Fast steps into shade
The morning cannot find me
The night laughs and waits.
Another 100 or Less to rub your eyes for a minute or two. This week’s theme is Plastic.
Share your own creation in the comments below, and remember: 100 words or less and not a letter more!
It’s okay, darling.
The only reason why the world chews you up is because you’re so sweet.
I know, I know.
It’s unfair when so many bitter and plastic people deserve to feel the crush and grind, but it’s okay. Because you’ll find them, darling, the ones who escaped and dribbled down the lips of the world, and you’ll scoop them up and push them deeper and deeper until the weight comes down.
And when the world tries to eat you again, it’ll taste only the Black Milk, and the pungency will cause a gulp and a heave and a—
Since it’s raining pretty hard here in Brooklyn, I felt inspired to write a haiku about it.
Share your own haiku about the weather or maybe a thought below.
You don’t even have to follow the 5-7-5 syllable “rule.”
I’d love to read them. 🙂
The rain visits with bare feet!
Come inside and rest.
This week’s 100 or Less is inspired by the word/concept Diamond.
Feel free to take part. Simply write anything—a sliver of fiction, a thought, a wish—that includes or somehow embodies the idea above. Make sure it’s only 100 words or less!
Toes dangling over the side of a boat, Marcus stared at the setting sun. He squinted, trying to follow the descent into the horizon, but it was too slow.
Or too fast. Something as big as the Earth turning every day? Yeah, fast.
The water couldn’t decide what color to be so it drank up whatever the sun threw at it—the purples and pinks and peaches—and sprinkled some shimmering diamonds on top.
No, not diamonds. Salt. Yeah, grains that stuck to the surface and wouldn’t melt.
Marcus hadn’t caught a thing. But that was fine.
Who wants a beautiful and exclusive Shadows of Penumbra bookmark? You do, of course! (So do I).
Check out Margaret Alexander’s newest giveaway as a part of her Blog Tour for Shadows of Penumbra. Do it!
I’ll admit it.
I haven’t caught up with the A Song of Ice and Fire books by George R. R. Martin. I’ve been meaning to, honest, but like a promise I made to myself years ago to read the dictionary front to back, I just never got around to actually doing it.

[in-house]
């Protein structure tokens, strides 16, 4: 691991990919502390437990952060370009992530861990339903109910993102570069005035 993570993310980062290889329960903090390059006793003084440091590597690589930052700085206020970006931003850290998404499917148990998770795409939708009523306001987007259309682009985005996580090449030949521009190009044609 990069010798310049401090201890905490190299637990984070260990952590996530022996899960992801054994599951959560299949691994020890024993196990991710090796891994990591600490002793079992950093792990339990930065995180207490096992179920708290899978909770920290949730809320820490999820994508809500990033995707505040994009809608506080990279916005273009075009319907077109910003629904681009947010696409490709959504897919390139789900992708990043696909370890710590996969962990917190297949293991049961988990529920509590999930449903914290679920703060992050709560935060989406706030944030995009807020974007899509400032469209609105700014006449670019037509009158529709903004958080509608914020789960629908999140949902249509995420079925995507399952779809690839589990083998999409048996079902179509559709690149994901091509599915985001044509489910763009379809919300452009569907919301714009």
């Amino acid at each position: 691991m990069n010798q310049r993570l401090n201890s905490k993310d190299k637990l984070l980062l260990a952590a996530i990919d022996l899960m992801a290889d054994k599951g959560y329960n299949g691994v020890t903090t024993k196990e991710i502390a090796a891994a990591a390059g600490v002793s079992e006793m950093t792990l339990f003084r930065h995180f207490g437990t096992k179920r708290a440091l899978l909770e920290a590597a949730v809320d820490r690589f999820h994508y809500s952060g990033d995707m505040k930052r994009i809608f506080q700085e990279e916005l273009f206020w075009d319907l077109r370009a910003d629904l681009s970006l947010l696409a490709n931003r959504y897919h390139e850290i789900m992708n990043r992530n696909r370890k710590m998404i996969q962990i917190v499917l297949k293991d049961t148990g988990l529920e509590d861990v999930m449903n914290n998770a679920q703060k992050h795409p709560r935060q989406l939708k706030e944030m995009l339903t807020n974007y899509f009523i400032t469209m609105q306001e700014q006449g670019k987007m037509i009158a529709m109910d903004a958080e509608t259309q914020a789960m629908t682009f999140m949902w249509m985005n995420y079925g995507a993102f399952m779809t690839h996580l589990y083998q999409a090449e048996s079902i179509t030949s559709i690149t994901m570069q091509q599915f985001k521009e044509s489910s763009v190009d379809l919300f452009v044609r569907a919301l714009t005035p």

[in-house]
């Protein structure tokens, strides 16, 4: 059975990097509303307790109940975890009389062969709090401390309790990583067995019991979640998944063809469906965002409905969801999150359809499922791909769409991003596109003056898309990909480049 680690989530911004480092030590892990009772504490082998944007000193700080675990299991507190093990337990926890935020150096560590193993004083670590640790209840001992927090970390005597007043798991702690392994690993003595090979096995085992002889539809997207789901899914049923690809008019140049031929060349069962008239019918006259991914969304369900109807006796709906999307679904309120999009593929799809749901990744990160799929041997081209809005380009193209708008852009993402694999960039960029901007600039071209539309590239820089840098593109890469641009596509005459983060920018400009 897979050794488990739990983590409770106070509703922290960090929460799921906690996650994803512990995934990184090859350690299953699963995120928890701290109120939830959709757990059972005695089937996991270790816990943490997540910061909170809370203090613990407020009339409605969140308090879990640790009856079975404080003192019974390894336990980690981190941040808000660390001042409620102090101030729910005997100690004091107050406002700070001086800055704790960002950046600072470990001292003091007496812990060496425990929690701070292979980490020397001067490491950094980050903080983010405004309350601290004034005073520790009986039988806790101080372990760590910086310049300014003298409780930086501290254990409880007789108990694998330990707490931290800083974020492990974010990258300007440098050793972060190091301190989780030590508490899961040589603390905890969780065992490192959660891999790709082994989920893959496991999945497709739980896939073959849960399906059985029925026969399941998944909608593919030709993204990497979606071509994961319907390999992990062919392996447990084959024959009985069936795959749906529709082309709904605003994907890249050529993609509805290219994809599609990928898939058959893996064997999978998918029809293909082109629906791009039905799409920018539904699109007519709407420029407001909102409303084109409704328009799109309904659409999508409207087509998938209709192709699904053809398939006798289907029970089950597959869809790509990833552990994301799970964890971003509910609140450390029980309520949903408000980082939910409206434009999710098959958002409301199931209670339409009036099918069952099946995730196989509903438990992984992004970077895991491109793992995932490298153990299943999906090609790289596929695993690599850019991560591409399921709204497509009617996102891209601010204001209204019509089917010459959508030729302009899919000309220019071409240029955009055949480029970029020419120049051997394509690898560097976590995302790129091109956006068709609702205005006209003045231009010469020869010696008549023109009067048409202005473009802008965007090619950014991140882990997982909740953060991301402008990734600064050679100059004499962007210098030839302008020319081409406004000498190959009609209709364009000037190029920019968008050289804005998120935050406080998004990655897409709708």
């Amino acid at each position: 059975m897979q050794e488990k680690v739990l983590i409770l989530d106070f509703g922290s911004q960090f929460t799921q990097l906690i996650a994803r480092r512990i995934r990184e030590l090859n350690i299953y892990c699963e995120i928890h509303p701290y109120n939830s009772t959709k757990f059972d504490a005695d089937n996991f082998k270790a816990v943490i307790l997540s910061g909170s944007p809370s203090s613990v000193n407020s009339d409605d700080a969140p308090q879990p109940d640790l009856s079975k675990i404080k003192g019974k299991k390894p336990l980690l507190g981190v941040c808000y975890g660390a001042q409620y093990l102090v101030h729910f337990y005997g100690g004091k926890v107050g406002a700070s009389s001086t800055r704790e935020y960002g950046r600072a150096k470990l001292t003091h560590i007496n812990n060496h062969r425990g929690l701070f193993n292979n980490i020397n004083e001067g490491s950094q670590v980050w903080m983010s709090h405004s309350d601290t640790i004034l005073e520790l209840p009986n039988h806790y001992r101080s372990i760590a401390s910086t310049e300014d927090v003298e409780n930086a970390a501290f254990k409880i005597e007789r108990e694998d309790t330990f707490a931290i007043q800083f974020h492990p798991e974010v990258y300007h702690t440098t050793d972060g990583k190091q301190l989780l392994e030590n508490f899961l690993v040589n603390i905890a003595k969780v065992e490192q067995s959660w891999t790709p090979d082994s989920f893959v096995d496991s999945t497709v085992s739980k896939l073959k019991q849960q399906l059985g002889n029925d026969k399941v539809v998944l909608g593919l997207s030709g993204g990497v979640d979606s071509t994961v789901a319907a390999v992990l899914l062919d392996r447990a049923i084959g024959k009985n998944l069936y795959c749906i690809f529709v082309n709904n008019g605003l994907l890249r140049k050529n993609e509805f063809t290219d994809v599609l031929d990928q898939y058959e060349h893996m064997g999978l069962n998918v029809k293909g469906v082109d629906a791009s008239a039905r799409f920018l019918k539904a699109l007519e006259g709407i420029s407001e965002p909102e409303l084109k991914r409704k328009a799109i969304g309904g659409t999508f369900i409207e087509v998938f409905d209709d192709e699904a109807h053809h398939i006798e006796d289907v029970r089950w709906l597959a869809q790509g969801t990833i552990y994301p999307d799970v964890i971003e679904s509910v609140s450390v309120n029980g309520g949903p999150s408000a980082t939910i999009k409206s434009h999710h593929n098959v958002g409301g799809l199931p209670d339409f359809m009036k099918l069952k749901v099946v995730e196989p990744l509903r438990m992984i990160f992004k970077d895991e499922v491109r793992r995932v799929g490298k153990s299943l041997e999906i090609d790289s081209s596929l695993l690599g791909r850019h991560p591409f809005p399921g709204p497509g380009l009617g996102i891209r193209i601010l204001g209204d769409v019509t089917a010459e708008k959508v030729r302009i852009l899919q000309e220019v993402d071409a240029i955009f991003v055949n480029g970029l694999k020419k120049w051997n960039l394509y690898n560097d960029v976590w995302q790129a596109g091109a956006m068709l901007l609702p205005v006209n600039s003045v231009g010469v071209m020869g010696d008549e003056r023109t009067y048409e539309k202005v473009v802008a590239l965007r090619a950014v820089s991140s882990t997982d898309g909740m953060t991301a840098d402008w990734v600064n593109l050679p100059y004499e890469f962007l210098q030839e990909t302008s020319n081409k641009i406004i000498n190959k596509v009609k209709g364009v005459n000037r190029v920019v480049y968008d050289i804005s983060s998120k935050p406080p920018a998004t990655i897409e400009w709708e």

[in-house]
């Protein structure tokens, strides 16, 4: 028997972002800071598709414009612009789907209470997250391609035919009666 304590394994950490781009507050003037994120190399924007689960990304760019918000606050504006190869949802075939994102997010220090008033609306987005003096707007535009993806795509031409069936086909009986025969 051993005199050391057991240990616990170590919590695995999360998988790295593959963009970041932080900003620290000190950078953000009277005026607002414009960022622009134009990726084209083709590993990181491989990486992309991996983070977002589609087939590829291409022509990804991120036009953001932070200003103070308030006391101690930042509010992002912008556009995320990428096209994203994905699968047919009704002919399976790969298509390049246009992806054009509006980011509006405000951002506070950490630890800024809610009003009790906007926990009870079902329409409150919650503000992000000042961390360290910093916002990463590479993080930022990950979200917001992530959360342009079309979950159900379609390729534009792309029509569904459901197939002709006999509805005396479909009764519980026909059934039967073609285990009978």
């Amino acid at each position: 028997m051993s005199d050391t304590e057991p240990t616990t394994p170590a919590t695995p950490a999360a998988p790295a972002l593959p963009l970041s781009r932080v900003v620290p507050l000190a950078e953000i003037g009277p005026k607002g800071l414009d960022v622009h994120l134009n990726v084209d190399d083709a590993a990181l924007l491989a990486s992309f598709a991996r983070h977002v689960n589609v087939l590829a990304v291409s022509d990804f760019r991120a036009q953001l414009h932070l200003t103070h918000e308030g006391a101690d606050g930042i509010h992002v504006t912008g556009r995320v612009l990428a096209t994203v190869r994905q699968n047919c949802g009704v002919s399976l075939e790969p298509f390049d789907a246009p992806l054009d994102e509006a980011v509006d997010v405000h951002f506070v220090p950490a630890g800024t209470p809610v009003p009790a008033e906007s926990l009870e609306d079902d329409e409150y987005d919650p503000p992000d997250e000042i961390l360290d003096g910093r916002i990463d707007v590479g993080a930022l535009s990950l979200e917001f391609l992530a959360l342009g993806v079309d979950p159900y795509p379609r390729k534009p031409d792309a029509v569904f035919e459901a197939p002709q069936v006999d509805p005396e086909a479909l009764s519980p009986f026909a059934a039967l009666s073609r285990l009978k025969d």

And boy oh boy am I glad I haven’t.
Last night’s episode of A Game of Thrones—“The Rains of Castamere”—which I’m sure fans of the series have dissected 100 times over in less than 24 hours, left me absolutely speechless.
If you haven’t seen it yet, beware some spoilerage ahead.
I truly admire Mr. Martin for his cojones. It isn’t often that you come across an author who is willing to kill off key and/or beloved characters.
It smacks of a certain kind of realism, the idea that at any time, in any place, a person can die. You can’t predict it except through hindsight (which makes prophets of us all), and when that loss of life hits, you can only wonder, in a stupor, how it ever got to this.
It was a massacre: Robb, his wife Talisa, and his mom Catelyn–all killed. Talisa’s death was especially gruesome since it touched on a seemingly taboo topic in television—the death of an innocent.
Sure, you can debate whether or not a child was actually in her stomach or just a fetus, but she had a baby bump, and that was the exact target that the assassin chose when killing Talisa. He could have slit her throat, stabbed her in the heart, carved out a kidney, anywhere else, but he chose her womb.
The show’s dealt with the deaths of innocents before, like when the newborns north of the wall were given over to the white walkers, but there’s something so brutal, so guttural, about shredding a potential life while it’s still inside of its mother.
And then Catelyn’s blood-curdling scream at the end, right before her throat is sliced open.
I always have this expectation when I watch or read fiction: evil may triumph now, but eventually, good will overcome.
Well, I’m still waiting for that to happen on A Game of Thrones. Joffrey’s still alive, Littlefinger too, and the person who many of us thought was going to finally take out the Lannisters is now dead.
Our only hope, it seems, is the Khaleesi, her dragons, and her army. But given how good people have died so far, I wonder if she’ll be slaughtered and evil men will continue to rule.
Or maybe Arya and the Hound will team up like Django and Dr. King Schultz and hunt down the bastards who killer her family? J
What did you think of last night’s episode?
The world is so simple in the eyes of a child.
There’s a bunch of stuff, some big, some small.There’s people and animals and buildings and cars and flowers and everything in between. How children make sense of the world always fascinates me.
No two children seem to understand how life works in quite the same way.
Take Luiz Antonio for instance:
He’s developed the worldview that animals are to be taken care of by us, human beings. It’s such a simple yet profound idea. I bet if you asked Luiz why we are the ones who need to take care of them, you’d hear some pretty unique beliefs.
Sometimes we take for granted why we behave a certain way, what significance or purpose the things around us serve, and how we came to believe what we do.
I may not give up eating animals after watching the video above, but at the very least, I’ll ask a few more “why” questions